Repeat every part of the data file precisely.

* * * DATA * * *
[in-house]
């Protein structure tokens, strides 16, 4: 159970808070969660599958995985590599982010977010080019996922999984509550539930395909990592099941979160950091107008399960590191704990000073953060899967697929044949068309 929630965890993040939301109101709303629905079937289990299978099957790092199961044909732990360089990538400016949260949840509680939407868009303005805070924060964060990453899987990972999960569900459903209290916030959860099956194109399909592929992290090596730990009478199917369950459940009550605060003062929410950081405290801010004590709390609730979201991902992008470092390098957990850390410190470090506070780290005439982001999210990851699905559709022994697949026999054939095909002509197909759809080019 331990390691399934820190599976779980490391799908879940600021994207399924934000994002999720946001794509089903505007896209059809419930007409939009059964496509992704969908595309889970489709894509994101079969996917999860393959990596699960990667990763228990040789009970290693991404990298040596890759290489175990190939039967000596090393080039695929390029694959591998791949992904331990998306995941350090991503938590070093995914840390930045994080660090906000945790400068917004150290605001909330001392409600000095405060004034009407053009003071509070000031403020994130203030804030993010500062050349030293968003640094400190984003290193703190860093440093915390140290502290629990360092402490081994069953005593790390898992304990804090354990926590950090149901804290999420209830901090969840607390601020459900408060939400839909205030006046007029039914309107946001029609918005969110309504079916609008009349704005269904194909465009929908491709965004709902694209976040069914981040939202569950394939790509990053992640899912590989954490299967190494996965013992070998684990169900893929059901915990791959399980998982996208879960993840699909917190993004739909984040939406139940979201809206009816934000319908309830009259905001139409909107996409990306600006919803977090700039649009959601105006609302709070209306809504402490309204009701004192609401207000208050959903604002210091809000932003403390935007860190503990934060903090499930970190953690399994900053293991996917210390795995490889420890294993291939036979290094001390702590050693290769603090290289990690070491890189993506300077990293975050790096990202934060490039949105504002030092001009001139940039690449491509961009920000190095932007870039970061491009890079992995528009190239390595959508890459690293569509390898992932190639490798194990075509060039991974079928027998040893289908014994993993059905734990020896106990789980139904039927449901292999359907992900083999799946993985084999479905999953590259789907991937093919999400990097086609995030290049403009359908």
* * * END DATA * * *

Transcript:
[in-house]
């Protein structure tokens, strides 16, 4: 159970808070969660599958995985590599982010977010080019996922999984509550539930395909990592099941979160950091107008399960590191704990000073953060899967697929044949068309 929630965890993040939301109101709303629905079937289990299978099957790092199961044909732990360089990538400016949260949840509680939407868009303005805070924060964060990453899987990972999960569900459903209290916030959860099956194109399909592929992290090596730990009478199917369950459940009550605060003062929410950081405290801010004590709390609730979201991902992008470092390098957990850390410190470090506070780290005439982001999210990851699905559709022994697949026999054939095909002509197909759809080019 331990390691399934820190599976779980490391799908879940600021994207399924934000994002999720946001794509089903505007896209059809419930007409939009059964496509992704969908595309889970489709894509994101079969996917999860393959990596699960990667990763228990040789009970290693991404990298040596890759290489175990190939039967000596090393080039695929390029694959591998791949992904331990998306995941350090991503938590070093995914840390930045994080660090906000945790400068917004150290605001909330001392409600000095405060004034009407053009003071509070000031403020994130203030804030993010500062050349030293968003640094400190984003290193703190860093440093915390140290502290629990360092402490081994069953005593790390898992304990804090354990926590950090149901804290999420209830901090969840607390601020459900408060939400839909205030006046007029039914309107946001029609918005969110309504079916609008009349704005269904194909465009929908491709965004709902694209976040069914981040939202569950394939790509990053992640899912590989954490299967190494996965013992070998684990169900893929059901915990791959399980998982996208879960993840699909917190993004739909984040939406139940979201809206009816934000319908309830009259905001139409909107996409990306600006919803977090700039649009959601105006609302709070209306809504402490309204009701004192609401207000208050959903604002210091809000932003403390935007860190503990934060903090499930970190953690399994900053293991996917210390795995490889420890294993291939036979290094001390702590050693290769603090290289990690070491890189993506300077990293975050790096990202934060490039949105504002030092001009001139940039690449491509961009920000190095932007870039970061491009890079992995528009190239390595959508890459690293569509390898992932190639490798194990075509060039991974079928027998040893289908014994993993059905734990020896106990789980139904039927449901292999359907992900083999799946993985084999479905999953590259789907991937093919999400990097086609995030290049403009359908």